Suitability of European climate for the Asian tiger mosquito Aedes albopictus: recent trends and future scenarios

Cyril Caminade, Jolyon M. Medlock, Els Ducheyne, K. Marie McIntyre, Steve Leach, Matthew Baylis, Andrew P. Morse


The Asian tiger mosquito (Aedes albopictus) is an invasive species that has the potential to transmit infectious diseases such as dengue and chikungunya fever. Using high-resolution observations and regional climate model scenarios for the future, we investigated the suitability of Europe for A. albopictus using both recent climate and future climate conditions. The results show that southern France, northern Italy, the northern coast of Spain, the eastern coast of the Adriatic Sea and western Turkey were climatically suitable areas for the establishment of the mosquito during the 1960–1980s. Over the last two decades, climate conditions have become more suitable for the mosquito over central northwestern Europe (Benelux, western Germany) and the Balkans, while they have become less suitable over southern Spain. Similar trends are likely in the future, with an increased risk simulated over northern Europe and slightly decreased risk over southern Europe. These distribution shifts are related to wetter and warmer conditions favouring the overwintering of A. albopictus in the north, and drier and warmer summers that might limit its southward expansion.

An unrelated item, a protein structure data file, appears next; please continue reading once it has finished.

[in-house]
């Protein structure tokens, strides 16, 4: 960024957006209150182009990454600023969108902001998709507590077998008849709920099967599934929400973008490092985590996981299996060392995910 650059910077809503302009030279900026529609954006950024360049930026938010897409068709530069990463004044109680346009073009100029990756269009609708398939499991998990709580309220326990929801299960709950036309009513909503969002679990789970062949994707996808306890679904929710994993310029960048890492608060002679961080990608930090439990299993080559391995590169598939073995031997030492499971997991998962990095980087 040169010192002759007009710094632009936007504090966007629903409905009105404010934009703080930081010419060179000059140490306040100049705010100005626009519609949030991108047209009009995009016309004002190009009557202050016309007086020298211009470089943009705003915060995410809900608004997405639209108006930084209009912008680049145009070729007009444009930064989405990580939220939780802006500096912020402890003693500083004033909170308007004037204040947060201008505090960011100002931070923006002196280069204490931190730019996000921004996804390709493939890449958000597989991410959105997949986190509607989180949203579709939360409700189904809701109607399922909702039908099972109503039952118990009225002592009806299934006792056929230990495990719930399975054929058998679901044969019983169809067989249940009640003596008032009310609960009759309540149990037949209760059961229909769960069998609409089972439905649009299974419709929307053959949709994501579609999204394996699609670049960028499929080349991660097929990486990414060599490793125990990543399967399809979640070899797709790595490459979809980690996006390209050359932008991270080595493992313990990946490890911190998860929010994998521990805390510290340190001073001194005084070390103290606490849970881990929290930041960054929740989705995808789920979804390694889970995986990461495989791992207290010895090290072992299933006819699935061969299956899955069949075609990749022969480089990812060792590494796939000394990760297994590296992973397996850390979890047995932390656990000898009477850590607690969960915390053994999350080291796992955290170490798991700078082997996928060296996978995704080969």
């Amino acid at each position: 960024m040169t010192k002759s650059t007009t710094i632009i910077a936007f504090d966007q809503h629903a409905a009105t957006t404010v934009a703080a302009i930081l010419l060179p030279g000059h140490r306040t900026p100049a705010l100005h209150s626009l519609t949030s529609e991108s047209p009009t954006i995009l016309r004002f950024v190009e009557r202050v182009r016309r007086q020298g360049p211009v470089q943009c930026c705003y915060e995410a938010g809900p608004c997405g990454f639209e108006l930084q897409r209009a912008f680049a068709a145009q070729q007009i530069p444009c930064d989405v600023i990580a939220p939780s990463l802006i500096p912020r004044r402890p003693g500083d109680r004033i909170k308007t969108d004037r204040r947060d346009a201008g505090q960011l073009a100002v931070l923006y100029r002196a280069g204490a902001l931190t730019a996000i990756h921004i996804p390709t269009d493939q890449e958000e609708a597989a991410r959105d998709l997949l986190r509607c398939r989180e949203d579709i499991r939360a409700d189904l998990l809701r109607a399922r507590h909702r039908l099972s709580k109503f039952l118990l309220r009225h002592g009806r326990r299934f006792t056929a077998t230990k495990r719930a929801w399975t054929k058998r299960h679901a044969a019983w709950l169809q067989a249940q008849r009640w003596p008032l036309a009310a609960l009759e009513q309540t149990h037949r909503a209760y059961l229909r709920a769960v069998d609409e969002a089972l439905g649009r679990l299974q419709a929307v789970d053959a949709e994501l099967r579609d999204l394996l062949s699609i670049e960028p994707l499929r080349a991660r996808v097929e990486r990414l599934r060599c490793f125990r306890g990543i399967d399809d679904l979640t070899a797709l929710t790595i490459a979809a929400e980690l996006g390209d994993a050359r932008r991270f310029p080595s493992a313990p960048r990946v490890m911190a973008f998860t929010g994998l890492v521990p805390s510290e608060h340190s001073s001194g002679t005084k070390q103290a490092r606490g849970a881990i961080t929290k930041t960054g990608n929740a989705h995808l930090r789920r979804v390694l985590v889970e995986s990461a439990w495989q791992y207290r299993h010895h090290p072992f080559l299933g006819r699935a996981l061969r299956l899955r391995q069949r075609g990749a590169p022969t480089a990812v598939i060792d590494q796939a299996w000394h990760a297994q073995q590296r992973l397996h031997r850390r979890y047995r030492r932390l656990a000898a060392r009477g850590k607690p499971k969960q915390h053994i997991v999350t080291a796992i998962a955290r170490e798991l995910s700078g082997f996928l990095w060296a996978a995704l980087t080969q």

• Received February 22, 2012.
  • Accepted April 5, 2012.
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